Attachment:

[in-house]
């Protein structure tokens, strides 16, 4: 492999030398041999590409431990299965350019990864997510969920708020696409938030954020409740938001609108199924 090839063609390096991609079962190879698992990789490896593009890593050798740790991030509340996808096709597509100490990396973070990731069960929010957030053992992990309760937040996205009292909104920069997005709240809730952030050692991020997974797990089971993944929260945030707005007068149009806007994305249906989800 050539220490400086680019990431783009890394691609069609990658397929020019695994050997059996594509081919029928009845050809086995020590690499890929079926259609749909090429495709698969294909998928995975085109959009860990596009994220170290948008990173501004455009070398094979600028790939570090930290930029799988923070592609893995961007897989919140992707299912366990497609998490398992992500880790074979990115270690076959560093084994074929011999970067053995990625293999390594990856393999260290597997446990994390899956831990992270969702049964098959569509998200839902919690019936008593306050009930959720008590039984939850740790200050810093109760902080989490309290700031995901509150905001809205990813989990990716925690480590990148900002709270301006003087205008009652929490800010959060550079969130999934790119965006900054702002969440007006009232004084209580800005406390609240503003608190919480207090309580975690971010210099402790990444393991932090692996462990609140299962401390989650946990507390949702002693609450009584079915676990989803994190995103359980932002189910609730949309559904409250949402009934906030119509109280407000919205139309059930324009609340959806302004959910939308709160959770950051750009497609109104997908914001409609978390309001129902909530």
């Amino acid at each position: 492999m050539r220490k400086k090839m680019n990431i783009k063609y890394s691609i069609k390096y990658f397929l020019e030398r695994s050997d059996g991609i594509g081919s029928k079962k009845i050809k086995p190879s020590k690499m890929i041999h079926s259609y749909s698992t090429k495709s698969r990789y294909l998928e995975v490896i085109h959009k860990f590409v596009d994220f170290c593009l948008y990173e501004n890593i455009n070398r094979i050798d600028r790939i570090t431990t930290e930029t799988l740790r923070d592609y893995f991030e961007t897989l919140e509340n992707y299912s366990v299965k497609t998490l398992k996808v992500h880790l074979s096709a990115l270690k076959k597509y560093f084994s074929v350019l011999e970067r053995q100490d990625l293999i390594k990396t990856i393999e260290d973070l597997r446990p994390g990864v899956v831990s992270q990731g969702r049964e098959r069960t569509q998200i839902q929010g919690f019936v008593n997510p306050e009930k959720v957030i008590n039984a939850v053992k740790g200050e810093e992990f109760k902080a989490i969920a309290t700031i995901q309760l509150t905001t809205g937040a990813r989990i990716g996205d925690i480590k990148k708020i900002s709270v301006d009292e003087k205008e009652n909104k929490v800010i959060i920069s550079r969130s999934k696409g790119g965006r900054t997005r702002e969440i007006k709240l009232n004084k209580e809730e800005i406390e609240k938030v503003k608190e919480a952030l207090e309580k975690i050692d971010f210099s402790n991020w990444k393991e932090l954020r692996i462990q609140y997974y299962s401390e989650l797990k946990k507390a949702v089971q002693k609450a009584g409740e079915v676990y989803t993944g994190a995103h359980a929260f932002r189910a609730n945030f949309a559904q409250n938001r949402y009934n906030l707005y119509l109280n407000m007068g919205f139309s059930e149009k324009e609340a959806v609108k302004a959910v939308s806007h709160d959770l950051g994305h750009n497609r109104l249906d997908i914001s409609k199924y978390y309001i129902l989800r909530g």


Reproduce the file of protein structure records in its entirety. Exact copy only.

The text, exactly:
[in-house]
């Protein structure tokens, strides 16, 4: 492999030398041999590409431990299965350019990864997510969920708020696409938030954020409740938001609108199924 090839063609390096991609079962190879698992990789490896593009890593050798740790991030509340996808096709597509100490990396973070990731069960929010957030053992992990309760937040996205009292909104920069997005709240809730952030050692991020997974797990089971993944929260945030707005007068149009806007994305249906989800 050539220490400086680019990431783009890394691609069609990658397929020019695994050997059996594509081919029928009845050809086995020590690499890929079926259609749909090429495709698969294909998928995975085109959009860990596009994220170290948008990173501004455009070398094979600028790939570090930290930029799988923070592609893995961007897989919140992707299912366990497609998490398992992500880790074979990115270690076959560093084994074929011999970067053995990625293999390594990856393999260290597997446990994390899956831990992270969702049964098959569509998200839902919690019936008593306050009930959720008590039984939850740790200050810093109760902080989490309290700031995901509150905001809205990813989990990716925690480590990148900002709270301006003087205008009652929490800010959060550079969130999934790119965006900054702002969440007006009232004084209580800005406390609240503003608190919480207090309580975690971010210099402790990444393991932090692996462990609140299962401390989650946990507390949702002693609450009584079915676990989803994190995103359980932002189910609730949309559904409250949402009934906030119509109280407000919205139309059930324009609340959806302004959910939308709160959770950051750009497609109104997908914001409609978390309001129902909530």
């Amino acid at each position: 492999m050539r220490k400086k090839m680019n990431i783009k063609y890394s691609i069609k390096y990658f397929l020019e030398r695994s050997d059996g991609i594509g081919s029928k079962k009845i050809k086995p190879s020590k690499m890929i041999h079926s259609y749909s698992t090429k495709s698969r990789y294909l998928e995975v490896i085109h959009k860990f590409v596009d994220f170290c593009l948008y990173e501004n890593i455009n070398r094979i050798d600028r790939i570090t431990t930290e930029t799988l740790r923070d592609y893995f991030e961007t897989l919140e509340n992707y299912s366990v299965k497609t998490l398992k996808v992500h880790l074979s096709a990115l270690k076959k597509y560093f084994s074929v350019l011999e970067r053995q100490d990625l293999i390594k990396t990856i393999e260290d973070l597997r446990p994390g990864v899956v831990s992270q990731g969702r049964e098959r069960t569509q998200i839902q929010g919690f019936v008593n997510p306050e009930k959720v957030i008590n039984a939850v053992k740790g200050e810093e992990f109760k902080a989490i969920a309290t700031i995901q309760l509150t905001t809205g937040a990813r989990i990716g996205d925690i480590k990148k708020i900002s709270v301006d009292e003087k205008e009652n909104k929490v800010i959060i920069s550079r969130s999934k696409g790119g965006r900054t997005r702002e969440i007006k709240l009232n004084k209580e809730e800005i406390e609240k938030v503003k608190e919480a952030l207090e309580k975690i050692d971010f210099s402790n991020w990444k393991e932090l954020r692996i462990q609140y997974y299962s401390e989650l797990k946990k507390a949702v089971q002693k609450a009584g409740e079915v676990y989803t993944g994190a995103h359980a929260f932002r189910a609730n945030f949309a559904q409250n938001r949402y009934n906030l707005y119509l109280n407000m007068g919205f139309s059930e149009k324009e609340a959806v609108k302004a959910v939308s806007h709160d959770l950051g994305h750009n497609r109104l249906d997908i914001s409609k199924y978390y309001i129902l989800r909530g």